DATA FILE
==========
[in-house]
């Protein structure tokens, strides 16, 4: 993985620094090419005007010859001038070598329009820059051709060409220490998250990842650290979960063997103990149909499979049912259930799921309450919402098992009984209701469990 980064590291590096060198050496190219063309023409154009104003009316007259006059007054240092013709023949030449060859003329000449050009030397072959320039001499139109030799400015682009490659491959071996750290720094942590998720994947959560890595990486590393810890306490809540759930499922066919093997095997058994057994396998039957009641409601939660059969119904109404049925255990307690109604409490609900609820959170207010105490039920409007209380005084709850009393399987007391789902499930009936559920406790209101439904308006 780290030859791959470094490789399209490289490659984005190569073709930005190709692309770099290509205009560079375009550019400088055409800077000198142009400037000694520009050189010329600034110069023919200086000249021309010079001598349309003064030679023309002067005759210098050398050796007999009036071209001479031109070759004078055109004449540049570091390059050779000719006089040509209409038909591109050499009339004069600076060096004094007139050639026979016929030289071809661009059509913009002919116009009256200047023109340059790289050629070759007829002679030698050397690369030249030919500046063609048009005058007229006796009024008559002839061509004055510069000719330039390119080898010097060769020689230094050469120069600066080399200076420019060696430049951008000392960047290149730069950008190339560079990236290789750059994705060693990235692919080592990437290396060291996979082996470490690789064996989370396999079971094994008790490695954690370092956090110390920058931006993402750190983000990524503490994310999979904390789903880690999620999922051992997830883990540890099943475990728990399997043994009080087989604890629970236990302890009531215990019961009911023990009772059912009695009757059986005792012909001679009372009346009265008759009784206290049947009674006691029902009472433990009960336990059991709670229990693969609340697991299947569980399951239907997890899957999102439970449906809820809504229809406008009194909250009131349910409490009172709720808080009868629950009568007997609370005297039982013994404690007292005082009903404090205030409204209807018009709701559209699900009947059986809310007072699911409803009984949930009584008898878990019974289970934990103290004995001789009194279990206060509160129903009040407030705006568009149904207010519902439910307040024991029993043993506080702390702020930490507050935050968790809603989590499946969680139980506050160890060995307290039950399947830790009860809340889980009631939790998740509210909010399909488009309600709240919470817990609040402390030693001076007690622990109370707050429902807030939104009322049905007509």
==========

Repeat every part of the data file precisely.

[in-house]
């Protein structure tokens, strides 16, 4: 993985620094090419005007010859001038070598329009820059051709060409220490998250990842650290979960063997103990149909499979049912259930799921309450919402098992009984209701469990 980064590291590096060198050496190219063309023409154009104003009316007259006059007054240092013709023949030449060859003329000449050009030397072959320039001499139109030799400015682009490659491959071996750290720094942590998720994947959560890595990486590393810890306490809540759930499922066919093997095997058994057994396998039957009641409601939660059969119904109404049925255990307690109604409490609900609820959170207010105490039920409007209380005084709850009393399987007391789902499930009936559920406790209101439904308006 780290030859791959470094490789399209490289490659984005190569073709930005190709692309770099290509205009560079375009550019400088055409800077000198142009400037000694520009050189010329600034110069023919200086000249021309010079001598349309003064030679023309002067005759210098050398050796007999009036071209001479031109070759004078055109004449540049570091390059050779000719006089040509209409038909591109050499009339004069600076060096004094007139050639026979016929030289071809661009059509913009002919116009009256200047023109340059790289050629070759007829002679030698050397690369030249030919500046063609048009005058007229006796009024008559002839061509004055510069000719330039390119080898010097060769020689230094050469120069600066080399200076420019060696430049951008000392960047290149730069950008190339560079990236290789750059994705060693990235692919080592990437290396060291996979082996470490690789064996989370396999079971094994008790490695954690370092956090110390920058931006993402750190983000990524503490994310999979904390789903880690999620999922051992997830883990540890099943475990728990399997043994009080087989604890629970236990302890009531215990019961009911023990009772059912009695009757059986005792012909001679009372009346009265008759009784206290049947009674006691029902009472433990009960336990059991709670229990693969609340697991299947569980399951239907997890899957999102439970449906809820809504229809406008009194909250009131349910409490009172709720808080009868629950009568007997609370005297039982013994404690007292005082009903404090205030409204209807018009709701559209699900009947059986809310007072699911409803009984949930009584008898878990019974289970934990103290004995001789009194279990206060509160129903009040407030705006568009149904207010519902439910307040024991029993043993506080702390702020930490507050935050968790809603989590499946969680139980506050160890060995307290039950399947830790009860809340889980009631939790998740509210909010399909488009309600709240919470817990609040402390030693001076007690622990109370707050429902807030939104009322049905007509």